LONDON (Reuters) - Britain appointed Simon Case, Prince William’s former private secretary and a senior government official, as the new head of the civil service on Tuesday - an influential role as Prime Minister Boris Johnson maps out a post-Brexit future.
The appointment of 41-year old Case puts him in a senior advisory position in government, as well as overseeing the work of more than 400,000 state employees and making sure they implement Johnson’s policy decisions.
The job of Cabinet Secretary and Head of the Civil Service is a non-political role, meaning Case is expected to be impartial and he would remain in that position even after any change of government.
Nevertheless, the role is at the heart of decision-making and will put Case in the room with Johnson and other ministers as the government plans the nation’s recovery from the coronavirus pandemic and future outside the European Union.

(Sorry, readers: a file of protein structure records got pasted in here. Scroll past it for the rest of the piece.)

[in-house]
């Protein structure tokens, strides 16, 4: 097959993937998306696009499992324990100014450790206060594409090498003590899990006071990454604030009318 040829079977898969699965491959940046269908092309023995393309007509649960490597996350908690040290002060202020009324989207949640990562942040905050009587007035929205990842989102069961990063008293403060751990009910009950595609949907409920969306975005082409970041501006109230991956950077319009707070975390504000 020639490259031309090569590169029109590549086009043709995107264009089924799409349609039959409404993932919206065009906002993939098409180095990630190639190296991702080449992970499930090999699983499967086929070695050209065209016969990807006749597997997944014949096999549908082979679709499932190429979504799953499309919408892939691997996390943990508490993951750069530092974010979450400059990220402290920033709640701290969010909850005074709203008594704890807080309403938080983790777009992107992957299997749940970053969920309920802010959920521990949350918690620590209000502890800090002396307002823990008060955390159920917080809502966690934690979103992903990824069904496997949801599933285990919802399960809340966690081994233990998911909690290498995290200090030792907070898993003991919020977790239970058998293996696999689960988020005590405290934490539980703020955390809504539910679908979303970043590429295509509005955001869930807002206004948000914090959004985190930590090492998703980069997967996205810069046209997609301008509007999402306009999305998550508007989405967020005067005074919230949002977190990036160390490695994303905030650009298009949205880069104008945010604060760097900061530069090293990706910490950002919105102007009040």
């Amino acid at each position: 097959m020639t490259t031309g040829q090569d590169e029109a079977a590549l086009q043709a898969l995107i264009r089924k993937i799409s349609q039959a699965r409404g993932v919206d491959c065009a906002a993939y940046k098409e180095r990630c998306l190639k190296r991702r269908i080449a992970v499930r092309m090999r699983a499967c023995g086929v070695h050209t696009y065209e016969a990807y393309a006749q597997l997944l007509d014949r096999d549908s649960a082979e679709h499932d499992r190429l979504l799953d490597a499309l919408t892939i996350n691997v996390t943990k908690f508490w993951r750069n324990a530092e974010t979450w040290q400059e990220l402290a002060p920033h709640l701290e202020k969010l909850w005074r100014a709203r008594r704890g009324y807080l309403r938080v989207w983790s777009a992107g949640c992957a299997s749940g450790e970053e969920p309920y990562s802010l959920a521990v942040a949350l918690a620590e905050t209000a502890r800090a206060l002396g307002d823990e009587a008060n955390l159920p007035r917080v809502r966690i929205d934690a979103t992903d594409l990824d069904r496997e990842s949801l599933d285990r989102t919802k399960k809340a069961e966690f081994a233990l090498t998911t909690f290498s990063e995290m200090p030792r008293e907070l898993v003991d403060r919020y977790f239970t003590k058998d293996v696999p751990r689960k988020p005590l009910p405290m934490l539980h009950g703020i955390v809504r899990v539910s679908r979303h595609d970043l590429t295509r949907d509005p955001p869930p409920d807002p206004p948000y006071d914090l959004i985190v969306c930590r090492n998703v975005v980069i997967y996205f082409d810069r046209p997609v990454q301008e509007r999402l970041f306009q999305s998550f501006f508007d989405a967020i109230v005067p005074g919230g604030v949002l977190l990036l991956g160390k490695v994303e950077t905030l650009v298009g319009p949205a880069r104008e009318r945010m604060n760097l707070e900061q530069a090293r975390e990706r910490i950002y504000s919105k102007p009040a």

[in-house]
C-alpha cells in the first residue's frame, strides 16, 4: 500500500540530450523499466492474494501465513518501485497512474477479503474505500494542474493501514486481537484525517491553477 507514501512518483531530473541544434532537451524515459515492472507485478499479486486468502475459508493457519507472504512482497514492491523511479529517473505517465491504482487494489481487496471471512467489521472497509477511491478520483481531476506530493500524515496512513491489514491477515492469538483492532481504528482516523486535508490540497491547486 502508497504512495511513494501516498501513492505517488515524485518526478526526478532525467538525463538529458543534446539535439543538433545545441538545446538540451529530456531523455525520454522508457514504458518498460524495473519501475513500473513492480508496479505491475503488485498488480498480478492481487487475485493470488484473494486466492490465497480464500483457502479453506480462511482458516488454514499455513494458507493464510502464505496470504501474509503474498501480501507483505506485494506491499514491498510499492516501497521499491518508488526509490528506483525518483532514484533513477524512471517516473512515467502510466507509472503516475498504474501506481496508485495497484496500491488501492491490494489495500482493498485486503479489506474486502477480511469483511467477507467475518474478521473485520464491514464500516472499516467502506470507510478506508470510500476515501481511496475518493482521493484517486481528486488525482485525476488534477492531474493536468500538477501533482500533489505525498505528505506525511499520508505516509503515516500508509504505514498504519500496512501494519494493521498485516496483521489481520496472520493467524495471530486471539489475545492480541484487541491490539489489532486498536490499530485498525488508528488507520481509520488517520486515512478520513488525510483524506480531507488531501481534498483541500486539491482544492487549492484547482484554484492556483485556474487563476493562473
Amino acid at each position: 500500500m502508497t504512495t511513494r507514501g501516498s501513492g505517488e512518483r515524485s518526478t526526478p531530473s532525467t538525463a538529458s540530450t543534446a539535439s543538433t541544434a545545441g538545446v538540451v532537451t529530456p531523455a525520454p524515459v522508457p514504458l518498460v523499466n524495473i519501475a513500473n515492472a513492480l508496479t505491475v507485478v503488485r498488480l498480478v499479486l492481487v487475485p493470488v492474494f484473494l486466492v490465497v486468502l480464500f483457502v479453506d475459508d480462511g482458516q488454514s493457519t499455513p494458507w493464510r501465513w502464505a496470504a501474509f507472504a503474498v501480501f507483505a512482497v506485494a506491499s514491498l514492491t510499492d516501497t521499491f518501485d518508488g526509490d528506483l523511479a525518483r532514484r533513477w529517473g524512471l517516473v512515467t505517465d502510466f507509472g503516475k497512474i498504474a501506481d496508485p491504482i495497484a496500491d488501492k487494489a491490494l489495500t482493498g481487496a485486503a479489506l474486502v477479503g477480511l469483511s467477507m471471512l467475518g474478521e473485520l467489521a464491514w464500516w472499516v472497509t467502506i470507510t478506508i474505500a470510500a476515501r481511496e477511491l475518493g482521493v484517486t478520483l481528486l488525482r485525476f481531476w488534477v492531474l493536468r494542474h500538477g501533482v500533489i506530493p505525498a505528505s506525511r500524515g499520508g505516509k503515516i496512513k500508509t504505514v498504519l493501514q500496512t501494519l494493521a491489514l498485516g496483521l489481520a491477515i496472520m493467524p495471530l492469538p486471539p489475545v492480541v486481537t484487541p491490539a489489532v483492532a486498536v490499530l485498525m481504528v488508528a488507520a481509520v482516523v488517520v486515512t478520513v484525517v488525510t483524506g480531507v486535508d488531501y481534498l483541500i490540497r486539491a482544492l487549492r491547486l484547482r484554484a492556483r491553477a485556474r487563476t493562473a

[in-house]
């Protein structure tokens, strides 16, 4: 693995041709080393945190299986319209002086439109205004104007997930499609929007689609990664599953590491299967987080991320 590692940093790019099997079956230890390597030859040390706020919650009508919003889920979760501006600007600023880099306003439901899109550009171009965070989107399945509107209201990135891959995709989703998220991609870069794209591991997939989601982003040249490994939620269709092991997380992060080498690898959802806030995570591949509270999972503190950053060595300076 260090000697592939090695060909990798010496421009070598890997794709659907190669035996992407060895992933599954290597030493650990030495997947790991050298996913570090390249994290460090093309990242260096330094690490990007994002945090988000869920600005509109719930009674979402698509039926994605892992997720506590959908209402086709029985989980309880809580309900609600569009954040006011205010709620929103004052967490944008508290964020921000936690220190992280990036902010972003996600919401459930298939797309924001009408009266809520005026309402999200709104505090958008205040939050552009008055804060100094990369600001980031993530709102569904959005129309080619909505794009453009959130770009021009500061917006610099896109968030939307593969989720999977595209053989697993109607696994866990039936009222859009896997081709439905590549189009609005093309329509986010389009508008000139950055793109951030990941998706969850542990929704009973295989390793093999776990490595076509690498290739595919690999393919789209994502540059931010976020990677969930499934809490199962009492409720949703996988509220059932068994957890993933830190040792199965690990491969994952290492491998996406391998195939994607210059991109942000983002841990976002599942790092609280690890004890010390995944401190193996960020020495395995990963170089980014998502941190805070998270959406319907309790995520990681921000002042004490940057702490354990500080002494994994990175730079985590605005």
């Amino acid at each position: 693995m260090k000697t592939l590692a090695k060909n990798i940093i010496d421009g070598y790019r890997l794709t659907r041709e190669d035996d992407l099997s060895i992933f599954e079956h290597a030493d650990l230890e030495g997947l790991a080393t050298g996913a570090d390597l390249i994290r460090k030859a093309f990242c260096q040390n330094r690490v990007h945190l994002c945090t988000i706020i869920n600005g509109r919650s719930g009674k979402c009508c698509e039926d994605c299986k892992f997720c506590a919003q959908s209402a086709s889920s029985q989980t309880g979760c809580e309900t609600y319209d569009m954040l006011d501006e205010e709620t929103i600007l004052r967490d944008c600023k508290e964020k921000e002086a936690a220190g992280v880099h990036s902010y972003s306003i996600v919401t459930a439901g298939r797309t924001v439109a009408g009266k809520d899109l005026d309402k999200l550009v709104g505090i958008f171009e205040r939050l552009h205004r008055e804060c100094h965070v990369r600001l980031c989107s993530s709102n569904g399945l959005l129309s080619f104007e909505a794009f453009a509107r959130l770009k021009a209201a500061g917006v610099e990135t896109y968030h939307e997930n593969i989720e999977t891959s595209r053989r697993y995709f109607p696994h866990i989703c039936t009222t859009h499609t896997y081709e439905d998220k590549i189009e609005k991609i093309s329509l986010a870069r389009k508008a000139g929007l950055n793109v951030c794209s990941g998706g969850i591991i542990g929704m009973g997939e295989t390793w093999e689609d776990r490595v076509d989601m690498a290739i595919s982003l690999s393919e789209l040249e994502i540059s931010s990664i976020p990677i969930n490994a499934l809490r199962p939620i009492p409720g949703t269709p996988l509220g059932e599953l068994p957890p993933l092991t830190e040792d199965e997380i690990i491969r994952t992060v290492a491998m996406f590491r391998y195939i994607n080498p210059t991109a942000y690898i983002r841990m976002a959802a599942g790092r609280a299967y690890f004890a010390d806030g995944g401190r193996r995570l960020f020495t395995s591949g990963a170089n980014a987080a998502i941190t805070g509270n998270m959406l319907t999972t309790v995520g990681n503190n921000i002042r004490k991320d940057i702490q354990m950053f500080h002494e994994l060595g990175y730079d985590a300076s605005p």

“His years of experience at the heart of government and working for The Royal Household make him ideally suited for this crucial role,” Johnson said.
Case replaces Mark Sedwill, seen as a highly influential voice during the Brexit process, who warned about the risks of leaving the EU without a deal.
Case worked as Prince William’s closest aide from July 2018 before returning to work in the civil service earlier this year to help the government’s coronavirus response.
Before that he held several senior civil service positions, and was closely involved in work at the centre of the Brexit process on how Northern Ireland would function outside the EU.
He also worked at the GCHQ spying agency as director of strategy.
Johnson’s top political aide Dominic Cummings has long advocated the need to reform the civil service, stating in a January blog post that there were “profound problems at the core of how the British state makes decisions.”
Reporting by William James, editing by Estelle Shirbon
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